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Mairson showed that the problem of computing the $\beta$-normal form of a linear lambda term (or equivalently, computing its principal type) is complete for polynomial time.

In particular, he showed PTIME-hardness by reduction from the circuit value problem.

My question is about the restriction of the decision problem to linear lambda terms which are planar in the sense that they can be typed without using the exchange law (e.g., $B = \lambda x.\lambda y.\lambda z.x(yz)$ is planar, but $C = \lambda x.\lambda y.\lambda z.(xz)y$ is not). Is this an open problem? I would suspect that it has lower computational complexity, since Mairson's encoding of boolean circuits uses non-planarity in an essential way to distinguish "True" from "False".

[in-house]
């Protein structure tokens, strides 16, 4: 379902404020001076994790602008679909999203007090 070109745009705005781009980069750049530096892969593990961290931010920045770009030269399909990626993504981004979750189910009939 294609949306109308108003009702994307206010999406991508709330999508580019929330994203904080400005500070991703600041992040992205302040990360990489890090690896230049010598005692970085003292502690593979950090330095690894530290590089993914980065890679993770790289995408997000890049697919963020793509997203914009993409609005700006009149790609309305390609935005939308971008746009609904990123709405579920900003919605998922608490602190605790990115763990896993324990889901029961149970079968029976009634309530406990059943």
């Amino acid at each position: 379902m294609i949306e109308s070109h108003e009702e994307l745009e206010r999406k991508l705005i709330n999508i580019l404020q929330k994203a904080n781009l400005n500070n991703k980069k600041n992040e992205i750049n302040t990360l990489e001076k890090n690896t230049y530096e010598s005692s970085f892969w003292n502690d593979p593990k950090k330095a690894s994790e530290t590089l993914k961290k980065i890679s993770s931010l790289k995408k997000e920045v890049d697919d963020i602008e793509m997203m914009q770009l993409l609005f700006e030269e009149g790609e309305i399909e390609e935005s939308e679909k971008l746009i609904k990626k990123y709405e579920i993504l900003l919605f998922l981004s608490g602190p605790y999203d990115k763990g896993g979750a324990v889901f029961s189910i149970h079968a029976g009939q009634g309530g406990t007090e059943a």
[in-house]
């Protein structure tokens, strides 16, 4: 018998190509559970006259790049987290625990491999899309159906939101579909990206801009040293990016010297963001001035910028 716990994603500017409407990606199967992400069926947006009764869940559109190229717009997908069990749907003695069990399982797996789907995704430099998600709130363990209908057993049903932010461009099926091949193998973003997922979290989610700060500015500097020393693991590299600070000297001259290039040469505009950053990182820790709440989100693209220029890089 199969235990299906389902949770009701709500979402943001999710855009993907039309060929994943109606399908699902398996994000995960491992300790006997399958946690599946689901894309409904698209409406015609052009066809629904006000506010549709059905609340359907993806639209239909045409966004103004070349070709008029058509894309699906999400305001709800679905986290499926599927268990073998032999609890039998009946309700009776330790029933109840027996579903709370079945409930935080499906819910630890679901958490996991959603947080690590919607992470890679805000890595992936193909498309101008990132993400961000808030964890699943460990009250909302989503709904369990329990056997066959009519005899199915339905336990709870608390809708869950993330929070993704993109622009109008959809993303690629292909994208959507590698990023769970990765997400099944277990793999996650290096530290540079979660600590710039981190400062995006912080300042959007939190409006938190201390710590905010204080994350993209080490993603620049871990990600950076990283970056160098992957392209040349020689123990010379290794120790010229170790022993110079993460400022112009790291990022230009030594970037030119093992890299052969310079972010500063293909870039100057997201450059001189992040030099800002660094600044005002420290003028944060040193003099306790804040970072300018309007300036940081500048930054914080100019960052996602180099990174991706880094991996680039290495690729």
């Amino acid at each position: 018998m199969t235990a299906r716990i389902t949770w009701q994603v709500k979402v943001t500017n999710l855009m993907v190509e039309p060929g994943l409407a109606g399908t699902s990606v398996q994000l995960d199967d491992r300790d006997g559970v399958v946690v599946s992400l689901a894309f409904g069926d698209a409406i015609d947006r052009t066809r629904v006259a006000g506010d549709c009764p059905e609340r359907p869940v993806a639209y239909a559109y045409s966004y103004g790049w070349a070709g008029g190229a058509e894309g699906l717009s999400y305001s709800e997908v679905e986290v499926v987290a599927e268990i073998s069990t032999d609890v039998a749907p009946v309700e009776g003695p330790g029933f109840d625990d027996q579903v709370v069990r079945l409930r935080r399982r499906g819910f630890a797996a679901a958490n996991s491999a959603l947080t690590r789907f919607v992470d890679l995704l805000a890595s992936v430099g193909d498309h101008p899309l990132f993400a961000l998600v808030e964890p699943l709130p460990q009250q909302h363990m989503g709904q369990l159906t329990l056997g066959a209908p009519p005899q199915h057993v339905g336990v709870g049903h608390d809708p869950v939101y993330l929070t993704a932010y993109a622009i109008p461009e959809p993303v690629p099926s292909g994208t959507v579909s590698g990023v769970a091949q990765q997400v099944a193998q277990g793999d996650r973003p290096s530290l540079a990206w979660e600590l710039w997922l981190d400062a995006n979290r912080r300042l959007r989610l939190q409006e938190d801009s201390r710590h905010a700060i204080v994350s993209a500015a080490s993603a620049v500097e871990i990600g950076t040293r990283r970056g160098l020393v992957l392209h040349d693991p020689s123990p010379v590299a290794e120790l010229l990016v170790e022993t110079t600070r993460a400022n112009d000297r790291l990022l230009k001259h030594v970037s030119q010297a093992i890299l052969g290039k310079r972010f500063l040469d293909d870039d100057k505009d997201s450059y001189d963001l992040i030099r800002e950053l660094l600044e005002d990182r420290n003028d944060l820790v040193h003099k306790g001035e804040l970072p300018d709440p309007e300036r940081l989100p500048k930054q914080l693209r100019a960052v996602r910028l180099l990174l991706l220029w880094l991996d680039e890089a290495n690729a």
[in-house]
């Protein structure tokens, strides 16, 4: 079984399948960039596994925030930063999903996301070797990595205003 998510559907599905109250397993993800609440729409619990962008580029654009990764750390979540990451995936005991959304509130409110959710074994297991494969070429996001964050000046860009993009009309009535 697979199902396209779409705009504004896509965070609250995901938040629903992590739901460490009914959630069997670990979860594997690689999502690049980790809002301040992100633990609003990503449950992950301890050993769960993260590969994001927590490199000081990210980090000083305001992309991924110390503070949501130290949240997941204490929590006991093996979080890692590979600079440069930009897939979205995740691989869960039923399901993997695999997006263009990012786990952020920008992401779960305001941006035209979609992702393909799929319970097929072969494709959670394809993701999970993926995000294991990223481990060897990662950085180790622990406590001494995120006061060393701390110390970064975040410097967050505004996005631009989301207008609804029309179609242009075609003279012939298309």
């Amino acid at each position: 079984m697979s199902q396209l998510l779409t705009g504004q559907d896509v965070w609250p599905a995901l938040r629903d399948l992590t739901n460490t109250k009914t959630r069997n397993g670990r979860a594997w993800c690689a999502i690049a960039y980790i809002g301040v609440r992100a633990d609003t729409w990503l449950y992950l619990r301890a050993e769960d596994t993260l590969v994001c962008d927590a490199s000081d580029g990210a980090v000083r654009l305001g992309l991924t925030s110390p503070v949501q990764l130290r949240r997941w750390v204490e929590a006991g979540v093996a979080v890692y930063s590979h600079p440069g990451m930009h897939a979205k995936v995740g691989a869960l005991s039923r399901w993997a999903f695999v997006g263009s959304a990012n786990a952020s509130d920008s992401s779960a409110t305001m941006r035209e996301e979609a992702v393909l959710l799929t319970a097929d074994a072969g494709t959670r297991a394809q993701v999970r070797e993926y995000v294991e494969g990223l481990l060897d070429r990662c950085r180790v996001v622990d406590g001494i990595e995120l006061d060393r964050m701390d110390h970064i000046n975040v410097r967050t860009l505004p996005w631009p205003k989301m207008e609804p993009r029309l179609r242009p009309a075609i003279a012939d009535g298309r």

I'm specifically interested in $\beta$-equality of planar lambda terms, but the problem is related to deciding equality of proofnets for non-commutative multiplicative linear logic, so I'd also be interested in any results in that direction.

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If this proof sketch turns out to be correct, then β-equality of planar λ-terms is still P-complete. (Joint work by Anupam Das, Damiano Mazza, Noam Zeilberger and me; it's not yet peer-reviewed, and one of our previous proof attempts was flawed, so I don't want to say I'm 100% sure yet…)

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